GPS week rollover due in less than 13 years

Discussion in 'Global Navigation Satellite Systems' started by ian_okey, Nov 9, 2006.

  1. ian_okey

    ian_okey Guest

    This may seem like a long time in the future, but in the lifespan of
    many electronic appliances this age is just reaching maturity. I have
    a number of calculators, radios and even a computer that are older than
    this and still going strong.

    My question is how many current GPS implementations can be expected to
    fail on 24 March 2019. There is a method, using the leap second count
    value, whereby the GPS engine can estimate which week cycle it is
    currently in but how many implementations is this used. The leap
    second algorithm is described at
    http://www.leapsecond.com/notes/gpswnro.htm

    I am specifically worried by the costs associated with updating
    potentially thousands of units that are embedded in equipment dispersed
    around the world if they are liable to fail in such a short timeframe.

    Ian Okey
     
    ian_okey, Nov 9, 2006
    #1
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  2. OT:
    Somebody somewhere told that there will be no more leap second adjustments.
    Those who need it have other means to fix it.
    Can anybony refere to a reliable source??


    Thomas
     
    Thomas Lindberg, Nov 9, 2006
    #2
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  3. ian_okey

    Marc Brett Guest

    It's still a matter of some debate:
    http://www.ucolick.org/~sla/leapsecs/onlinebib.html
     
    Marc Brett, Nov 9, 2006
    #3
  4. ian_okey

    KeesC Guest

    Come on, we already had a rollover in 1998 or 1999. While everybody was busy
    tackling the Y2K problem, the GPS rollover passed by without any problems I
    heard of.

    No reason to create panic, you will be able to find your supermarket after
    24 March 2019.

    Kees.
     
    KeesC, Nov 9, 2006
    #4
  5. Besides, by then there will be a whole new generation of GPS technology and
    devices out, and you will have just bought a new GPS (again) that will take
    any rollover into account..........
     
    Pieter Litchfield, Nov 10, 2006
    #5
  6. www.globalslowing.org
     
    John R. Copeland, Nov 10, 2006
    #6
  7. ian_okey

    peter Guest

    Probably very few. The last rollover happened on August 21st, 1999 and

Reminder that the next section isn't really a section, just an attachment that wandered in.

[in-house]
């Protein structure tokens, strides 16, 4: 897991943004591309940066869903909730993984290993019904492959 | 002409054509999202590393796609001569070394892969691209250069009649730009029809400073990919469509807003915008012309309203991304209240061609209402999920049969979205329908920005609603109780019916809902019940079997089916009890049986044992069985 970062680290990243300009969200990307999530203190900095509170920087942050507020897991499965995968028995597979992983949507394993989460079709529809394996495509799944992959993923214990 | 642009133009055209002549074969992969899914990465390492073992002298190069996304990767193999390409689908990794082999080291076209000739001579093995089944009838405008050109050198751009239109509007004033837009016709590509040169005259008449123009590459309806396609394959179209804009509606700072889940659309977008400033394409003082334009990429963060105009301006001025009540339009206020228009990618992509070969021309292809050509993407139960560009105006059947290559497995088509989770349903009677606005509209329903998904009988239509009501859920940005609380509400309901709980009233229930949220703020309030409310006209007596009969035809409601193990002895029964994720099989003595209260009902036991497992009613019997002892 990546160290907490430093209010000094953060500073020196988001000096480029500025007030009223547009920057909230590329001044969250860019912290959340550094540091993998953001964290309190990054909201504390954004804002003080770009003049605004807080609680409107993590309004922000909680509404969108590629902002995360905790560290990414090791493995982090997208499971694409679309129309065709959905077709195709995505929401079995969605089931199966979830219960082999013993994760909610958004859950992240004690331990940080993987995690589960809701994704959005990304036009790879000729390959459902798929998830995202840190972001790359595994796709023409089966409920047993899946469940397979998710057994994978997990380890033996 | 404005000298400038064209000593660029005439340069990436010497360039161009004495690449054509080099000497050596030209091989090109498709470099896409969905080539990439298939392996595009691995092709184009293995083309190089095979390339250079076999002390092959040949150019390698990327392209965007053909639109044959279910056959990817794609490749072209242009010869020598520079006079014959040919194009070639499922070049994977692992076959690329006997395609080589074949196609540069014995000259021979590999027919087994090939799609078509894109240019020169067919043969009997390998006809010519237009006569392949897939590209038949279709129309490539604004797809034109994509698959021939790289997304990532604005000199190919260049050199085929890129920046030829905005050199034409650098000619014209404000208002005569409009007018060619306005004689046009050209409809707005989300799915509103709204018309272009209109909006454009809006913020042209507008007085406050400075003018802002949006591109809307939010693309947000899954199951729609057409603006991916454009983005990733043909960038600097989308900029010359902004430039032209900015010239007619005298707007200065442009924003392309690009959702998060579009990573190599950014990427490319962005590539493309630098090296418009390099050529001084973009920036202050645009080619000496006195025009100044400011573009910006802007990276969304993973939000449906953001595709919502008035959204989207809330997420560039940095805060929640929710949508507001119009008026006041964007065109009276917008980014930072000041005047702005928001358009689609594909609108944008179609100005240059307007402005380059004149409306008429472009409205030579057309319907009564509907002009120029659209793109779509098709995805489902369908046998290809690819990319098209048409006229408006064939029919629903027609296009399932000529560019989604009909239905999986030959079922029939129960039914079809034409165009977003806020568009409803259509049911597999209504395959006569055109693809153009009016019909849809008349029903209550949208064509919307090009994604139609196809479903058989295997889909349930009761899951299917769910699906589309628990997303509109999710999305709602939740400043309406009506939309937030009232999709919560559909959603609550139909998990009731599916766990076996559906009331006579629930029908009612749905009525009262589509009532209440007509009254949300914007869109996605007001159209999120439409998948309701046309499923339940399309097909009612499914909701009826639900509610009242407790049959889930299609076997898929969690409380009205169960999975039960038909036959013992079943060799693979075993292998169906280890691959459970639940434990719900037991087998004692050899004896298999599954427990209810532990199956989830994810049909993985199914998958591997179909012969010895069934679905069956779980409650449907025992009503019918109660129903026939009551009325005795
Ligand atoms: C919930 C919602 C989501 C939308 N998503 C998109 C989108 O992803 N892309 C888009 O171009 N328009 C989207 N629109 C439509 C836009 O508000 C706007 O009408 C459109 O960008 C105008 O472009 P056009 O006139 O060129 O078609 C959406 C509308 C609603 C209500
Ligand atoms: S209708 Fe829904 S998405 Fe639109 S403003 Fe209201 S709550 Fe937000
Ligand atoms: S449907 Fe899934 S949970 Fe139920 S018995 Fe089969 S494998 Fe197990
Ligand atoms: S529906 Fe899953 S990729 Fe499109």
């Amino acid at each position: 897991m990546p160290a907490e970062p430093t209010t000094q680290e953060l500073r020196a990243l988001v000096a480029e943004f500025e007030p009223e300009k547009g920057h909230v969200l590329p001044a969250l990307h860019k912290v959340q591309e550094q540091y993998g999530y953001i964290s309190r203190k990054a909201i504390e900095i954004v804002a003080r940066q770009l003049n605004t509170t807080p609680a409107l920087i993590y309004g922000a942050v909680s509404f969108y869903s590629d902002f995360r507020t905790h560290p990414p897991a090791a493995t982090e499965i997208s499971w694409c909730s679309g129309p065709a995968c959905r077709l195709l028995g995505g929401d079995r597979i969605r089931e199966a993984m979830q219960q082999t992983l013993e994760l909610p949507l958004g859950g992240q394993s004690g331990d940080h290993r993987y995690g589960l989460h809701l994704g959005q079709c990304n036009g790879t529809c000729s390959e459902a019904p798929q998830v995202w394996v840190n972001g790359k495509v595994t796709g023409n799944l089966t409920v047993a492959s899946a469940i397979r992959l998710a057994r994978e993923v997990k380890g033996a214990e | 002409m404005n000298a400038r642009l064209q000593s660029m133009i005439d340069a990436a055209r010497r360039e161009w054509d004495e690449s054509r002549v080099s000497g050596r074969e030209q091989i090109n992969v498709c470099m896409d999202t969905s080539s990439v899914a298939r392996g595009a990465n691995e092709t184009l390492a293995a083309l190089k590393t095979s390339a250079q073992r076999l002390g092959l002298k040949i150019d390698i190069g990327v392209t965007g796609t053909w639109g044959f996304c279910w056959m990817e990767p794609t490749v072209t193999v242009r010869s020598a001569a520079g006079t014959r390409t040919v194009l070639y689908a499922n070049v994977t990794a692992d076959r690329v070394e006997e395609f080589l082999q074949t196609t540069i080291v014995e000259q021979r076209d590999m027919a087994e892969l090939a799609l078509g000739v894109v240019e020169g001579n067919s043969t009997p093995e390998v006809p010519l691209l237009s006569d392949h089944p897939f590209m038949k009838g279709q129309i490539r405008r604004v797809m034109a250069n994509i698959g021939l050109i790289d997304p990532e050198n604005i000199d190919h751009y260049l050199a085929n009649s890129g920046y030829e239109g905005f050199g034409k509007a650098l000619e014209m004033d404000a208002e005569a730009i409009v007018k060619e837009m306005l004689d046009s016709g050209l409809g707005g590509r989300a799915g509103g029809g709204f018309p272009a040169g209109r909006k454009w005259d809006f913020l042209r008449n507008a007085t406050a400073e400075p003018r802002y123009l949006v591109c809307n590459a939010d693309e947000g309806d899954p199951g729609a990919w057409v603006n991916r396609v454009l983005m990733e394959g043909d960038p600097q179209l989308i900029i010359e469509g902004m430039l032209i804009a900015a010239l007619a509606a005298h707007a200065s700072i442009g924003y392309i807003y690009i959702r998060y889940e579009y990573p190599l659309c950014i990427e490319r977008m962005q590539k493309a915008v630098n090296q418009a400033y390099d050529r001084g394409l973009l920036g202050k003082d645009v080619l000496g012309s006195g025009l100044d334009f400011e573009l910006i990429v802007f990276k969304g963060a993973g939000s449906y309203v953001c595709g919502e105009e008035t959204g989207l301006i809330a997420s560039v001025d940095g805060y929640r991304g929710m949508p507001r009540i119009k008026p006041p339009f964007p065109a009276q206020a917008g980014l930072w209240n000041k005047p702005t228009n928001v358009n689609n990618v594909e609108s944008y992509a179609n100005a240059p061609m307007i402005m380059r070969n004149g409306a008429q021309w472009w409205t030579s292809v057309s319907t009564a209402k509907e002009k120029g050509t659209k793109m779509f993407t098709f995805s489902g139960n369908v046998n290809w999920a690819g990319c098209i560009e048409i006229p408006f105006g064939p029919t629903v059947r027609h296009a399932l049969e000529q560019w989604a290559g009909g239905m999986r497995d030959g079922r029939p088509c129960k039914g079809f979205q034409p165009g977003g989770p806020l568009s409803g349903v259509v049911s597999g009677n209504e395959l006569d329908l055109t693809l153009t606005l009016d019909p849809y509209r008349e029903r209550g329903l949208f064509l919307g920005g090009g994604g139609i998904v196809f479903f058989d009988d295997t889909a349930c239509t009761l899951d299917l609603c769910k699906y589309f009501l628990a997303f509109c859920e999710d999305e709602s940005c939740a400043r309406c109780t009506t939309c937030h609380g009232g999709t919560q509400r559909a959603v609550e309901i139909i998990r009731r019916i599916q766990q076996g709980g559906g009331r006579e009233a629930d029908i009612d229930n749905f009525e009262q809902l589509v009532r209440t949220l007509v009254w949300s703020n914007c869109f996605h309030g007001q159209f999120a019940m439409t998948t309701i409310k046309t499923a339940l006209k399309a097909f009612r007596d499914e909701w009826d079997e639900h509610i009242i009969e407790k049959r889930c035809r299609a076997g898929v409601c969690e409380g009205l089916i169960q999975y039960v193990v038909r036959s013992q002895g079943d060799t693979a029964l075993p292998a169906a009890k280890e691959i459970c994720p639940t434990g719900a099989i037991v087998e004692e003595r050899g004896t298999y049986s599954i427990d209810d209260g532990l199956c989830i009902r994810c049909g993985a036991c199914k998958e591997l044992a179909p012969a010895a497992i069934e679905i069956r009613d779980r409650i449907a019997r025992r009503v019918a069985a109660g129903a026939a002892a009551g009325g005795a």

my GPS was unaffected. I expect it to be unaffected by the next one as
    well in the rather unlikely event that it's still functional then.
    AIRC, there were a few models that didn't handle the last rollover
    transparently, but the most common problem was that they reported the
    wrong date (typically 1024 weeks earlier than actual) while still
    navigating properly. Some did need to collect a full new almanac
    before continuing to provide position data.
     
    peter, Nov 10, 2006
    #7
  8. ian_okey

    pat_n_ed Guest

    Ian,

    Your concern is well founded, based on past history. See:

    http://catless.ncl.ac.uk/Risks/18.24.html#subj3.1

    http://catless.ncl.ac.uk/Risks/19.80.html#subj5

    http://catless.ncl.ac.uk/Risks/20.55.html#subj3.1

    http://catless.ncl.ac.uk/Risks/20.55.html#subj4.1

    http://catless.ncl.ac.uk/Risks/20.62.html#subj11.1


    By my count, the next "rollover" will occur at midnight on 6/7 April
    2019, but I may have counted wrong. If you get a 2 week head start on
    addressing the problem, all the better.

    "Rollover" is in quotes because the interface specification
    (IS-GPS-200D, para. 6.2.4) now says that the week number increments by
    1 each week "without ever resetting to zero". However, the next
    sentence recognizes that the Nav Message "may not reflect the current
    full GPS week number".

    The information in the leap seconds section of the navigation message
    (SF 4, pg. 18) shouldn't help, since it's just the 8 MSBs of the 10 bit
    week number.

    If you're involved with an actual product, here's a story about a good
    business approach to similar problems (see the leap second narrative
    about halfway down the page):

    http://www.5starsnews.com/email-marketing/1115607.htm

    If you have a specific receiver, or a specific embedded application, in
    mind, the best way to predict its performance is by testing with a
    signal simulator.


    Ed M.
     
    pat_n_ed, Nov 10, 2006
    #8
  9. ian_okey

    ian_okey Guest

    There were quite a few problems associated with the last rollover. I
    would expect that there will be a lot more on the next cycle because
    many more applications rely upon an embedded GPS to provide a cheap and
    accurate time reference. Examples are cellular base stations,
    satellite earth stations and remote asset monitoring equipment that use
    the GPS to synchronise their operation. The majority of these units
    are in fixed installations and so ignore the position data provided.

    My concern is that these embedded GPS chipset solutions that are then
    used for capital equipment products may not handle the rollover
    correctly. The typical life of many of these products can be more than
    20 years and will involve one or more week rollover cycles. The
    throw-away consumer handheld or car sat-nav units are not so important.
    Their lifespan is much more limited.

    Ian
     
    ian_okey, Nov 10, 2006
    #9
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